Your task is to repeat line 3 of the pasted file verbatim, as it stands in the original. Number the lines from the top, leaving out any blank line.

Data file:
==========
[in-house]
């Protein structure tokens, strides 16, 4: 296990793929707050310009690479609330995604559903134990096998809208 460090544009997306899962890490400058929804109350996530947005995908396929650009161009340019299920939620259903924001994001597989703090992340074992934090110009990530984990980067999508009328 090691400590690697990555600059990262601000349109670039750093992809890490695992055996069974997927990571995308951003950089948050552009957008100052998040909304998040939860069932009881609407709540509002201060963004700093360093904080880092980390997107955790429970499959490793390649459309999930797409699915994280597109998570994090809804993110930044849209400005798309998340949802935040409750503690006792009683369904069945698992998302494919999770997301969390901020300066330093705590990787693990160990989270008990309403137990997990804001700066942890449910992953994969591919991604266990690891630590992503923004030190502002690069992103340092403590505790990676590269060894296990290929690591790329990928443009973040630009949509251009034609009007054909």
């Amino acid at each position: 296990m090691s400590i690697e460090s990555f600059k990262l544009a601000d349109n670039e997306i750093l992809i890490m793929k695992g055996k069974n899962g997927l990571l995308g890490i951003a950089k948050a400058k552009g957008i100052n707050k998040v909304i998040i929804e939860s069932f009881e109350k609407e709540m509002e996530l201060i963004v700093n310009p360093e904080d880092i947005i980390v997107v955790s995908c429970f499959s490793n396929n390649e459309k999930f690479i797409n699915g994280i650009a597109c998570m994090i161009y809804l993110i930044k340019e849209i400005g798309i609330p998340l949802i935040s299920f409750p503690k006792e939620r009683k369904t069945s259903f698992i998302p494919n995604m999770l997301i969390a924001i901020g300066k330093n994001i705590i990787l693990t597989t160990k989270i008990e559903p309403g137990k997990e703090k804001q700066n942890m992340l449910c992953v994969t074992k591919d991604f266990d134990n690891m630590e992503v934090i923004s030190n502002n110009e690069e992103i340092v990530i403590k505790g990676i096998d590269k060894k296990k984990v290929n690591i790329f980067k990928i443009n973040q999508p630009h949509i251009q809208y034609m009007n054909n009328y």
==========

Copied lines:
């Amino acid at each position: 296990m090691s400590i690697e460090s990555f600059k990262l544009a601000d349109n670039e997306i750093l992809i890490m793929k695992g055996k069974n899962g997927l990571l995308g890490i951003a950089k948050a400058k552009g957008i100052n707050k998040v909304i998040i929804e939860s069932f009881e109350k609407e709540m509002e996530l201060i963004v700093n310009p360093e904080d880092i947005i980390v997107v955790s995908c429970f499959s490793n396929n390649e459309k999930f690479i797409n699915g994280i650009a597109c998570m994090i161009y809804l993110i930044k340019e849209i400005g798309i609330p998340l949802i935040s299920f409750p503690k006792e939620r009683k369904t069945s259903f698992i998302p494919n995604m999770l997301i969390a924001i901020g300066k330093n994001i705590i990787l693990t597989t160990k989270i008990e559903p309403g137990k997990e703090k804001q700066n942890m992340l449910c992953v994969t074992k591919d991604f266990d134990n690891m630590e992503v934090i923004s030190n502002n110009e690069e992103i340092v990530i403590k505790g990676i096998d590269k060894k296990k984990v290929n690591i790329f980067k990928i443009n973040q999508p630009h949509i251009q809208y034609m009007n054909n009328y």